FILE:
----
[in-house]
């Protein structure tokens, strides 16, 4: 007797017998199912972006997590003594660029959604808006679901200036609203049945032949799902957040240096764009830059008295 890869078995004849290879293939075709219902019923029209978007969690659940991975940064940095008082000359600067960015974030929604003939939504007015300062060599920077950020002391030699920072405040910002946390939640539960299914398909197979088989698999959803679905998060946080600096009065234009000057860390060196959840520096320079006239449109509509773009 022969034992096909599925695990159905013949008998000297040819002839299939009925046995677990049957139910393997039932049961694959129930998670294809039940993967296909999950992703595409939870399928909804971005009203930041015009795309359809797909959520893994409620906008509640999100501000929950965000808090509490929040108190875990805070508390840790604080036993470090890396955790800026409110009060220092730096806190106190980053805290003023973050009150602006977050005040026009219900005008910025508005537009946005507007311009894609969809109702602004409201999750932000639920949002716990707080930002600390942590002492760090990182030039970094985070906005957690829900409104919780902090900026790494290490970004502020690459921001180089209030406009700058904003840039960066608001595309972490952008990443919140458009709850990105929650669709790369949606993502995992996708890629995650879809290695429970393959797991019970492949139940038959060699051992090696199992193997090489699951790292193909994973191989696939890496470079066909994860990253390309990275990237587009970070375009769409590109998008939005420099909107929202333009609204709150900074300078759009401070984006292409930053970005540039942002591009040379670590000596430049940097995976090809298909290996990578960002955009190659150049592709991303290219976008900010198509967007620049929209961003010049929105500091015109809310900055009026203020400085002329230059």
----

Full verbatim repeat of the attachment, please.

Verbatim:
[in-house]
């Protein structure tokens, strides 16, 4: 007797017998199912972006997590003594660029959604808006679901200036609203049945032949799902957040240096764009830059008295 890869078995004849290879293939075709219902019923029209978007969690659940991975940064940095008082000359600067960015974030929604003939939504007015300062060599920077950020002391030699920072405040910002946390939640539960299914398909197979088989698999959803679905998060946080600096009065234009000057860390060196959840520096320079006239449109509509773009 022969034992096909599925695990159905013949008998000297040819002839299939009925046995677990049957139910393997039932049961694959129930998670294809039940993967296909999950992703595409939870399928909804971005009203930041015009795309359809797909959520893994409620906008509640999100501000929950965000808090509490929040108190875990805070508390840790604080036993470090890396955790800026409110009060220092730096806190106190980053805290003023973050009150602006977050005040026009219900005008910025508005537009946005507007311009894609969809109702602004409201999750932000639920949002716990707080930002600390942590002492760090990182030039970094985070906005957690829900409104919780902090900026790494290490970004502020690459921001180089209030406009700058904003840039960066608001595309972490952008990443919140458009709850990105929650669709790369949606993502995992996708890629995650879809290695429970393959797991019970492949139940038959060699051992090696199992193997090489699951790292193909994973191989696939890496470079066909994860990253390309990275990237587009970070375009769409590109998008939005420099909107929202333009609204709150900074300078759009401070984006292409930053970005540039942002591009040379670590000596430049940097995976090809298909290996990578960002955009190659150049592709991303290219976008900010198509967007620049929209961003010049929105500091015109809310900055009026203020400085002329230059």